Detail script for 05 / WHAT CAUSES DERAILMENTS?

Saskatoon Jan 2019; derailment; see Sask-link here

Field BC Feb 2019 derailment; see BC-Derail link here

Everett WA mud slide derailment in Video 2012

Trains do in fact break apart as a result of undesired emergencies [UDE’s] as explained on the previous card #4. Although a UDE does not always result in a train breaking apart, this is becoming more prevalent as trains get longer, heavier, and more frequent. Complicating factors include but are not limited to steep slope of rail bed, nearby traffic on double tracks, soil or other spillage on tracks, mechanical issues, and/or human errors.

Soil Slides of the steep hillside on the west side of the Peninsula facing the ocean, are becoming more frequent and have been documented on the previous slide. A slide that occurs before a train reaches that section, may be detected soon enough that the train safely stops; in a worst case scenario, the slide occurs while the train passes, often derailing the train; a good example is the 2012 Everett WA derailment featured on the video down to the left.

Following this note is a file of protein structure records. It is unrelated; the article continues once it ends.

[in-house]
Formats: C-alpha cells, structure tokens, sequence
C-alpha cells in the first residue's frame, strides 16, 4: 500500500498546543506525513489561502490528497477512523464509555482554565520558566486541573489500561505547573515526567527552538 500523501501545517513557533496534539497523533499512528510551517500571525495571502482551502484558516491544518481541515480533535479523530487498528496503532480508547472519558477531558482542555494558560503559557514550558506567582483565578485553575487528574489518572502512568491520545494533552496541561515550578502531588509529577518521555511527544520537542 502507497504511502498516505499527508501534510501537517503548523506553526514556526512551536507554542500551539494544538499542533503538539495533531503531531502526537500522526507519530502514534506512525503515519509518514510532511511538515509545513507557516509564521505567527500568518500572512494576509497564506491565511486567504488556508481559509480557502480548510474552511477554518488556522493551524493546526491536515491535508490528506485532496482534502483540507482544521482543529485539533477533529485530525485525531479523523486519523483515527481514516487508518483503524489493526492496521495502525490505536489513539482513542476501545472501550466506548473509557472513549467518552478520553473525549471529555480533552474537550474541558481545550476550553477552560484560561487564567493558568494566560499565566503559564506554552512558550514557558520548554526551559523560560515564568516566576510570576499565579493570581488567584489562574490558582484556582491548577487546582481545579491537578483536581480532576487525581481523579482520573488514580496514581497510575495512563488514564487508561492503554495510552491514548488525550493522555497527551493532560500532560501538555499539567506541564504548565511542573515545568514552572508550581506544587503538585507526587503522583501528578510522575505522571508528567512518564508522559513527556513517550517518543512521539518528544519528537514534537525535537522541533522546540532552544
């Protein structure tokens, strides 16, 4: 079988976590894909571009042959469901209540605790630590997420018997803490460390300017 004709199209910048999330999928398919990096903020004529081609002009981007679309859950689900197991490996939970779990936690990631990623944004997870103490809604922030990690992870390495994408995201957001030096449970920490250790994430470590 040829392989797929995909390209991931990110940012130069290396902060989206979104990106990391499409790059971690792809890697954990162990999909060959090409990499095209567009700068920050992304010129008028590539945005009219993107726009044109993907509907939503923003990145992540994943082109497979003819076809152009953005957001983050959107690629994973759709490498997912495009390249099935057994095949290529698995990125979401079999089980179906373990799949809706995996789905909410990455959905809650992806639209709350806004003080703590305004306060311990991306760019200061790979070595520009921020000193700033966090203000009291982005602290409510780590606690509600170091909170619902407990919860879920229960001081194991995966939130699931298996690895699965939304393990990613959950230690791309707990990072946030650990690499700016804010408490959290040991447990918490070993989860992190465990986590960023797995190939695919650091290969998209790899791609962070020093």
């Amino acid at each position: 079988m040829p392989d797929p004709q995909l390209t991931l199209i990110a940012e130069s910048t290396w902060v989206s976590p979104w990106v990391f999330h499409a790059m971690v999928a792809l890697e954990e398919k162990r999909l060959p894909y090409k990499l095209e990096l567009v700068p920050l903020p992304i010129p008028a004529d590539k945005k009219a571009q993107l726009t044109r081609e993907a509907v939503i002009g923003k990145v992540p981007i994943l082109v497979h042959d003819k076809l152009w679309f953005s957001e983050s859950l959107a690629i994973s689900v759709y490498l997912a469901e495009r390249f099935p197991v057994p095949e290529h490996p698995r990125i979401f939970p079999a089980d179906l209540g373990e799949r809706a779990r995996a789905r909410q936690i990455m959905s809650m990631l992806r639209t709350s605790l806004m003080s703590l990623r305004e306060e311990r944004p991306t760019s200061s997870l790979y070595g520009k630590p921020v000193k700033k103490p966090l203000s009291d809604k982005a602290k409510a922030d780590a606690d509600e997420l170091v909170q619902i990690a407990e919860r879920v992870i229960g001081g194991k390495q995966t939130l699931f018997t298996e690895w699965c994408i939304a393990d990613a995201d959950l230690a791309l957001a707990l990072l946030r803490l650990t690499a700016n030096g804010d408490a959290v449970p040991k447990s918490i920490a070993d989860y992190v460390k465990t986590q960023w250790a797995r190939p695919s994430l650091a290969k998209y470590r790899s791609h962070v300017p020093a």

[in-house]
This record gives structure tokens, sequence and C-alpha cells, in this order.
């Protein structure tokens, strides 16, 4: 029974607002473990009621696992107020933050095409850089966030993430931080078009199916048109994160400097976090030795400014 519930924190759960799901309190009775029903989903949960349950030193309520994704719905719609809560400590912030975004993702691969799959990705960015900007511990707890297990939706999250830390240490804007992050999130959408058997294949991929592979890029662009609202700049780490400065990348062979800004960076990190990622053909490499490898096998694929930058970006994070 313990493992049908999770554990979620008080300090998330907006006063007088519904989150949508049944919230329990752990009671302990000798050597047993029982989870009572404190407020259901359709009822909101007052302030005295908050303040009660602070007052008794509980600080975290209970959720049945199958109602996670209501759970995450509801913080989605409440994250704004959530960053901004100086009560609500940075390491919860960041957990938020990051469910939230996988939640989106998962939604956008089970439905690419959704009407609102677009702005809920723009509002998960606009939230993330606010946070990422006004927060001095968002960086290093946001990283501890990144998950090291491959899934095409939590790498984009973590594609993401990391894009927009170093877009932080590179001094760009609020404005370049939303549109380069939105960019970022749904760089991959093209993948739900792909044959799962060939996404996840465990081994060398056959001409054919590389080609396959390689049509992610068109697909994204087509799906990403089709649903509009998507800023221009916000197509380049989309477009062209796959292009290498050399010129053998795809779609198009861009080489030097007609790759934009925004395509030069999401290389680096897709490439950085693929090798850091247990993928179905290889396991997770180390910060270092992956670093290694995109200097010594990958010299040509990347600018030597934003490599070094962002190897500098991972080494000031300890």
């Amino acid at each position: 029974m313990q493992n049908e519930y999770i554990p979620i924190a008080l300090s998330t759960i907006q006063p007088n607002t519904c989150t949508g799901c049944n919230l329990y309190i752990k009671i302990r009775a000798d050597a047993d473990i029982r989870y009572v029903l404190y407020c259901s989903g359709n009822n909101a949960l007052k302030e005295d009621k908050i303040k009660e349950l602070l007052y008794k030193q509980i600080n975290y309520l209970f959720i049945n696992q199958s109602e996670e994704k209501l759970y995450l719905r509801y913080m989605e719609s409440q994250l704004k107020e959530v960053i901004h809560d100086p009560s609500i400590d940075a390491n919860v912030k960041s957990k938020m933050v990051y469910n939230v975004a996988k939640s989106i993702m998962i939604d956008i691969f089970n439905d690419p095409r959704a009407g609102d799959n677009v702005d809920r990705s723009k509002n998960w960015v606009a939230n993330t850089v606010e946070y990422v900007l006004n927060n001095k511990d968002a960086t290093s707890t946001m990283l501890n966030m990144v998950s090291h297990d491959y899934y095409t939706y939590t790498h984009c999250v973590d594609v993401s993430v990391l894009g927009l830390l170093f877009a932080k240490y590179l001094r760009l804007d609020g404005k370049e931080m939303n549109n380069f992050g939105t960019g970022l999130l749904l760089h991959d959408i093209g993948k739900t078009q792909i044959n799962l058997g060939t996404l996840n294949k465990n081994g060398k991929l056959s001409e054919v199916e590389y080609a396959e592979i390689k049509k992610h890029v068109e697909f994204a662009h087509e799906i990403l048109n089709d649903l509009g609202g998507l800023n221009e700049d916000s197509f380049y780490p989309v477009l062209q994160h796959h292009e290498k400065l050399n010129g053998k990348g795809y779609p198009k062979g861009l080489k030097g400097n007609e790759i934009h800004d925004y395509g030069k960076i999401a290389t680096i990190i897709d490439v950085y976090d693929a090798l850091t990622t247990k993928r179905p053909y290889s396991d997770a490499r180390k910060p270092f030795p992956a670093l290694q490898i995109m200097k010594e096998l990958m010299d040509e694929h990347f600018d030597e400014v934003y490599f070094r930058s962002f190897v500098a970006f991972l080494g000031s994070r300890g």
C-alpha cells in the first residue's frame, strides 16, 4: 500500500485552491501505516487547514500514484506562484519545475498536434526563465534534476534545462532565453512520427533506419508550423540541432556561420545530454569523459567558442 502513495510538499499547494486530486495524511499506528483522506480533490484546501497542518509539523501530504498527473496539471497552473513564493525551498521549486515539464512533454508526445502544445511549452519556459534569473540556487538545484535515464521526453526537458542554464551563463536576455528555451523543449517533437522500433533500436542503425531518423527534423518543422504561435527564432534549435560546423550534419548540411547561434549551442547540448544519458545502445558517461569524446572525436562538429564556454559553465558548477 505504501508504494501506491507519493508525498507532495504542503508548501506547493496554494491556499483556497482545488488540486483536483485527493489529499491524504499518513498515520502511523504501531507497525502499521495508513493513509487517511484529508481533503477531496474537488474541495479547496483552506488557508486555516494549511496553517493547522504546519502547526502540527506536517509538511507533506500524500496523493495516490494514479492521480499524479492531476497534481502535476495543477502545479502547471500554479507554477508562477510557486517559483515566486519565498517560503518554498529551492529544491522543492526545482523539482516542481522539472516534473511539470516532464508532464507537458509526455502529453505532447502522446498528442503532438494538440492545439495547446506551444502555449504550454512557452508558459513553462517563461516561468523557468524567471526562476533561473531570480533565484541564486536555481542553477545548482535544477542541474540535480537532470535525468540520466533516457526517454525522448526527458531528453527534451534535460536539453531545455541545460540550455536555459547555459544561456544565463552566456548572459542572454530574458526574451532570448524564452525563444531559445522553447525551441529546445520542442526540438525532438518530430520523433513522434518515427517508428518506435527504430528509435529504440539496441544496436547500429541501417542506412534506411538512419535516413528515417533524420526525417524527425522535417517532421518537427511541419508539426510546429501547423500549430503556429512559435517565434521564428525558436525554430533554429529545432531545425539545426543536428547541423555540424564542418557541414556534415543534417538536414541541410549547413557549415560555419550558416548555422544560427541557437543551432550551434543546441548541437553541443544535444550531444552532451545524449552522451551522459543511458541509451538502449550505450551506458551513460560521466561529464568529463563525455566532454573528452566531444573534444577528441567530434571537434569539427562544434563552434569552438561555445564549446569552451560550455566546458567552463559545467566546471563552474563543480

Ocean lapping over rail beds seldom occurred in years pasts; more recently, ocean level rise is making this a reality. This can manifest itself in direct weakening of rail beds, or in weakening of railway support structures like bridges. Failure to continuously monitor these situations may result in unexpected disastrous results. Clearly the underlying rail bed or bridge bed soil structure will dictate in each situation, and geotechnical reports would be required for each situation. For our present shoreline rail line, it has been reported that ocean waters lap the rails, in storms, in areas N of Crescent Beach. For a controversial article about similar problem in the NE of the USA, see NE Ocean link

Mechanical issues alone or with one of the above discussed factors, can and do cause derailments. Clearly railways in NA make every effort to keep their capitol stock in good running order. Clearly also, not all mechanical issues are detected, and a mechanical malfunction can cause havoc and possible derailment. We direct the reader to the Transportation Safety Board website for live examples and concerns. See TSB link here


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